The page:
Thursday, December 1, 2016

Interview: Ryan Stolley, organometallic chemist, AAAS Science and Technology Policy Fellow and climate change policy advocate

Via random chance, I have been introduced (virtually) to Dr. Ryan Stolley, an organometallic chemist and AAAS Science and Technology Policy Fellow. This post has been lightly edited for grammar, and checked by Dr. Stolley for accuracy.
Can you tell us a little about your background in chemistry?  
My background in chemistry is mostly in the organic/organometallic space. I did my undergrad at a small (less than 5000 students) liberal arts school with a strong chemistry department and had the opportunity to do both organic synthesis and coordination chemistry research over summers and throughout the year. I then did an NSF REU (research experience for undergraduates) in Thailand doing natural products chemistry. This was an interesting chemistry/cultural/philosophical experience for discussion elsewhere.  
I then did my PhD in organometallic methodology developing Ni- and Pd-catalyzed N-heterocycle forming reactions. I had some pretty good success publishing a number of papers and a book chapter. I have always had a desire for some sort of public service and in undergrad was engaged in the chemistry club and was also chairman for the chemistry student advisory council in graduate school that had votes in retention/promotion/tenure proceedings and was a vehicle for student advocacy and events.  
What did you do after graduate school? What was it like to postdoc at a national lab?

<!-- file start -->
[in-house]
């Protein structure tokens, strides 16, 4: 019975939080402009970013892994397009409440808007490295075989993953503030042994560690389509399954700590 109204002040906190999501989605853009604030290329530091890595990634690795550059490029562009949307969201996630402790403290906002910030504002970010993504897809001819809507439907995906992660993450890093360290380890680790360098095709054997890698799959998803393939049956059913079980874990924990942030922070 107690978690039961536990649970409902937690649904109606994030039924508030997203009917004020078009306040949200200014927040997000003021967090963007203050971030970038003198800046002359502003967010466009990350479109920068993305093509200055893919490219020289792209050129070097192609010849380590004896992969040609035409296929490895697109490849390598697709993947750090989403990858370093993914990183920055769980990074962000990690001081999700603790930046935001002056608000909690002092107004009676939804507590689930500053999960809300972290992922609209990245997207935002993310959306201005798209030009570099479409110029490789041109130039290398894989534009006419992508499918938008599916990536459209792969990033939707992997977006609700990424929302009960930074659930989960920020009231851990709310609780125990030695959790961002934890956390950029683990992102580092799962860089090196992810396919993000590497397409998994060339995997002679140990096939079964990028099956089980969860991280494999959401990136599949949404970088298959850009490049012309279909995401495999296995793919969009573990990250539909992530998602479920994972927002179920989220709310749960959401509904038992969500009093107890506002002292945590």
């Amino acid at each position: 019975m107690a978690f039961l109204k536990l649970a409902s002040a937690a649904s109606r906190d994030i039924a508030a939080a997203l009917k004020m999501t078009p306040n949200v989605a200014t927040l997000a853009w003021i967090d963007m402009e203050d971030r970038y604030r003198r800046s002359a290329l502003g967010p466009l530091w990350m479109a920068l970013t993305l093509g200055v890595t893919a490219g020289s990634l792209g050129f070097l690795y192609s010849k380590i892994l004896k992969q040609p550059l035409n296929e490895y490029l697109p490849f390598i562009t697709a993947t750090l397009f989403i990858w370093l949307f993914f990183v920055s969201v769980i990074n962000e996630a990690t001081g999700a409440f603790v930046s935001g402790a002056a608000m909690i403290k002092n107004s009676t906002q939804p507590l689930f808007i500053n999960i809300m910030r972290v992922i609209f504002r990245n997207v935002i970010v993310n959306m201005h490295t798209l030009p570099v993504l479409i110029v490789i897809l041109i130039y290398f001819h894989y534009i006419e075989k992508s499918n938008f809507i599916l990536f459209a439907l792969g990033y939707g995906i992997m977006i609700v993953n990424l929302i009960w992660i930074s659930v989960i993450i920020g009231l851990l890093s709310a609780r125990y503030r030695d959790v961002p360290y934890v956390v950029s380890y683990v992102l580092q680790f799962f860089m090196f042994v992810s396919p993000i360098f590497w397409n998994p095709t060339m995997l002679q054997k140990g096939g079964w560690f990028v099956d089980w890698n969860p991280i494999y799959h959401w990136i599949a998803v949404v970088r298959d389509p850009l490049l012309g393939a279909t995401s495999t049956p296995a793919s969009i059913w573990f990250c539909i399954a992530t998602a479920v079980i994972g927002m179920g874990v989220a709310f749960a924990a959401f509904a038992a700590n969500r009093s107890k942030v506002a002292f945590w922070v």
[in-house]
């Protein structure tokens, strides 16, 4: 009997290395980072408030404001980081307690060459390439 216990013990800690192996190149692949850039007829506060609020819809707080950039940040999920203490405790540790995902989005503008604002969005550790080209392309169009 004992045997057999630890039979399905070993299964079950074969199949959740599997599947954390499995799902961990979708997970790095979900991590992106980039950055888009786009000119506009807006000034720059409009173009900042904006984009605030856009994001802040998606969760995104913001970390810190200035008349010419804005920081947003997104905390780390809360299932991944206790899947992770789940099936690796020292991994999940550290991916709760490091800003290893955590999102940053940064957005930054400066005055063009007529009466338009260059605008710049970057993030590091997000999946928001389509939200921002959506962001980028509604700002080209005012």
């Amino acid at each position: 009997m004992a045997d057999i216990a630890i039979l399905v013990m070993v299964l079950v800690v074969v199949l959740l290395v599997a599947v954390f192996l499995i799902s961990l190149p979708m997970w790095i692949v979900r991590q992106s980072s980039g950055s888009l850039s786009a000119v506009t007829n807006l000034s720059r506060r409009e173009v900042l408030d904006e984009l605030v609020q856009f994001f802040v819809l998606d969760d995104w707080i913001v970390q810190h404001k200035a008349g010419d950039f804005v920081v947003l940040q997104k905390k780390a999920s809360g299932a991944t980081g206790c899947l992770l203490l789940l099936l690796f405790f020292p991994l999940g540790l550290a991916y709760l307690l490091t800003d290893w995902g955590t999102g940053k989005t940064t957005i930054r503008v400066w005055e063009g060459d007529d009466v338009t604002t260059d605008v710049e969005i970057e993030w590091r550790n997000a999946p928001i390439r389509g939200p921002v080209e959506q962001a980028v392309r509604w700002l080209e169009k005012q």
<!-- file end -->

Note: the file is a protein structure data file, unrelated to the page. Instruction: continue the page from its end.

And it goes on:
After graduate school I took a postdoc at Pacific Northwest National Lab. I was working on more nickel catalysis this time in the electrochemical oxidation of H2. Working at a national lab was and can be amazing for a number of reasons. The entire lab is research only and you work with some seriously smart people with excellent resources. However, it's not the utopia that can be often thought of by undergraduate and graduate students. National labs, like academia, have the same issues of being subject to the grant cycle with some serious exacerbations, such as no teaching to fall back on in lean times and serious overhead/indirect rates. However our center was well funded and had an amazing team. Also the pay is above standard postdoc salaries. I was making $60,000/year, roughly triple what I made as a grad student. In a place like Richland, WA the money goes far (it's small and remote) however a place like LBNL (in Berkeley) this isn’t as much. 
As previously mentioned the lab is staffed by mostly professional researchers with a contingent of postdocs and I became involved in the Postdoctoral Council advocating for postdoc concerns (insurance, maternity leave, professional/career development, etc.) to the administration, a similar role I held in the graduate student advisory committee. I began writing for the Energy Frontier Research Center Newsletter while at PNNL and through it found out about the AAAS fellowship. 
Which kinds of scientists would you recommend the AAAS Science and Technology Policy Fellowship to?